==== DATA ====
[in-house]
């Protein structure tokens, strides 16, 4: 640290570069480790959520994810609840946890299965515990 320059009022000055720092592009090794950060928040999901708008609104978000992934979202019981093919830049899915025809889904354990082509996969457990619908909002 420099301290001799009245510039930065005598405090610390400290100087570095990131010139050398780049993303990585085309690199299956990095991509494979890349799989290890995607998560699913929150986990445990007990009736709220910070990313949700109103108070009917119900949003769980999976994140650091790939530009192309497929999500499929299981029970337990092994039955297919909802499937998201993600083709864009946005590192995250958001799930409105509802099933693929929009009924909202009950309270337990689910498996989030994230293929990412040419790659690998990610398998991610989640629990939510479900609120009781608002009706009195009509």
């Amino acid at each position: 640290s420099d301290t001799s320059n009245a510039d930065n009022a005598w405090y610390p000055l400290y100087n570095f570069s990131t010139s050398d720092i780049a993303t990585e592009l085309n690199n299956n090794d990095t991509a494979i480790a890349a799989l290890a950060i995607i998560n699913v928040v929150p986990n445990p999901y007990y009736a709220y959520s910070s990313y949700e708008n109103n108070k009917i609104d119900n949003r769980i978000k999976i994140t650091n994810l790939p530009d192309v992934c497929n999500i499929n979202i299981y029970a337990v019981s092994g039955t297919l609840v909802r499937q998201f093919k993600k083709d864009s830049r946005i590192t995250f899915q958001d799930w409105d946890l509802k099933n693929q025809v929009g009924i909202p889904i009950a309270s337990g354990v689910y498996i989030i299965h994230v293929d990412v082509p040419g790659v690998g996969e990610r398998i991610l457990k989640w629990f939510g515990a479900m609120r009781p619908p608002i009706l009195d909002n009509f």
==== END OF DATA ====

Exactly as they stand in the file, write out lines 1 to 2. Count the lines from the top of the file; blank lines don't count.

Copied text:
[in-house]
């Protein structure tokens, strides 16, 4: 640290570069480790959520994810609840946890299965515990 320059009022000055720092592009090794950060928040999901708008609104978000992934979202019981093919830049899915025809889904354990082509996969457990619908909002 420099301290001799009245510039930065005598405090610390400290100087570095990131010139050398780049993303990585085309690199299956990095991509494979890349799989290890995607998560699913929150986990445990007990009736709220910070990313949700109103108070009917119900949003769980999976994140650091790939530009192309497929999500499929299981029970337990092994039955297919909802499937998201993600083709864009946005590192995250958001799930409105509802099933693929929009009924909202009950309270337990689910498996989030994230293929990412040419790659690998990610398998991610989640629990939510479900609120009781608002009706009195009509």